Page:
Scott Winkels, a lobbyist for the League of Oregon Cities, said he wasn’t sure how many cities have revenue sources they could tap to put in side accounts. Lawmakers, he said, should be looking at benefit reforms, including employee contributions, on top of this effort.
“This isn’t the end all be all,” he said. “It’s not going to solve the problem, but it’s something we need to do. It’s the right thing to do.”
The school funding, meanwhile, would be a bulk side account funded with a straight redirection of existing state revenues and no contributions required from the schools, community colleges or universities, said Pirtle-Guiney.
The governor’s office is hoping lawmakers agree to capitalize that fund with a “few hundred million” dollars, she said. The legislative concept includes a number of potential revenue sources, including a proposed tax amnesty program that would give delinquent taxpayers a break on their accrued interest and penalties if they paid all or a portion of their back taxes. The state last offered such a program in 2009 and raised about $40 million, about half of it unexpected revenue.
The other source of funds would be one-time revenue streams and windfall dollars. Those could include lawsuit settlements and debt collections, as well as tapping a set of standard revenues if they come in above average, such as capital gains taxes, estate taxes, beer and wine taxes and lottery commissions.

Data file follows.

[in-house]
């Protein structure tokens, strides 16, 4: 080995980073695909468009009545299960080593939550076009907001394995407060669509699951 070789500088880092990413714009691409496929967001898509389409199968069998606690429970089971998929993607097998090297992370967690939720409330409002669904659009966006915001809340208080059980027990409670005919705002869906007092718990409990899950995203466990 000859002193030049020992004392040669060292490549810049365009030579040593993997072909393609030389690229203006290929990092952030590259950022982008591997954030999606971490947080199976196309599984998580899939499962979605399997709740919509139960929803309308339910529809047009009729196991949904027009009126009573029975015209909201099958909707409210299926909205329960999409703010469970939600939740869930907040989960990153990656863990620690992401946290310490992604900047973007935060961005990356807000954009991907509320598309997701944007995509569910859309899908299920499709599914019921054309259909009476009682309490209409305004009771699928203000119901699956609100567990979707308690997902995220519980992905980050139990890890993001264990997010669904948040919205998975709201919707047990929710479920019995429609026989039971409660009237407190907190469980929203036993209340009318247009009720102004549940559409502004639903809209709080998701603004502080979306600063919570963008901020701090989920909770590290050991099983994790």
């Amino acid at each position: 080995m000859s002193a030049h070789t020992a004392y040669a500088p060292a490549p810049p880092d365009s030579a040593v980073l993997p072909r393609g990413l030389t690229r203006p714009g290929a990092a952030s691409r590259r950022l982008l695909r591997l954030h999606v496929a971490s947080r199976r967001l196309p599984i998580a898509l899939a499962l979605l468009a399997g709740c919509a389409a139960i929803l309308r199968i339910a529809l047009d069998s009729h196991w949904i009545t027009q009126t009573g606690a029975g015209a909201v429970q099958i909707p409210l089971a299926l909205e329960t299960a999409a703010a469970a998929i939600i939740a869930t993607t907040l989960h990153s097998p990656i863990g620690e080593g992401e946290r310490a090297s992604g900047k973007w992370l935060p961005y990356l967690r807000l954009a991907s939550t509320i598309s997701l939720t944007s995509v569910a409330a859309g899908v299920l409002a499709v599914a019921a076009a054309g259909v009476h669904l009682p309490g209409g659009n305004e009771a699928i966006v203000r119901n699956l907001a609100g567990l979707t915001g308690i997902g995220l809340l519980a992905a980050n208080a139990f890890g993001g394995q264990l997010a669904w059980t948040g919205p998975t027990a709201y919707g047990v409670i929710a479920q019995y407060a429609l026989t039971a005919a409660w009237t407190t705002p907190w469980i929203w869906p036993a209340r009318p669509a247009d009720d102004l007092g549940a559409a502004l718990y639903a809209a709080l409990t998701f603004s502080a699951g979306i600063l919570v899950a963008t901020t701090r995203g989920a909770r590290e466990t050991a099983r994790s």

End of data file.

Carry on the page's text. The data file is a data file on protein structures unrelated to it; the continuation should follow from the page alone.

The pension cost offsets generated by a bulk side account with several hundred million dollars would likely be very small at an individual school district level. Still, it’s a no-risk plan for schools. Participating in the incentive program would be another matter, tapping the reserves they’ve been husbanding to cover budget shortfalls.
“Would it be more valuable to take part of our rainy day fund and pay this down versus saving it for a downturn when we might need it?” asked Claire Hertz, chief financial officer of Beaverton School District. “Each district will have to evaluate that. You look at the trends and the history and make your call.”
The consulting firm ECONorthwest recently offered its take on the risks and opportunities of side accounts at a meeting organized by the Oregon School Boards Association.
“If you had cash sitting around, there’s a 99 percent chance you’d come out on top,” said Ralph Mastromonaco, a senior economist at ECONorthwest. “The opportunity cost of holding cash is pretty high. Over a 20-year period you can expect (Oregon pension system) returns to be substantially higher.”
Mastromonaco said a number of districts have also expressed in interest in borrowing more money to seed their own side accounts by issuing pension obligation bonds. The incentive program won’t offer matching funds on borrowed money, but districts have had some success with the strategy in the past, which is essentially gambling that PERS returns will be higher than the interest rate paid on the borrowed money.
ECONorthwest also analyzed the probability of a positive outcome with pension borrowing, given current market conditions, and told schools it was fairly high: 70 to 80 percent. But Mastromonaco offered some caution:
“The timing of these returns matter,” he said. “A lot of people are expecting a correction in the stock market in the short term. In 30 percent of the cases it’s still a negative outcome. No one is suggesting it’s a risk-free decision.”
Information from: The Oregonian/OregonLive, http://www.oregonlive.com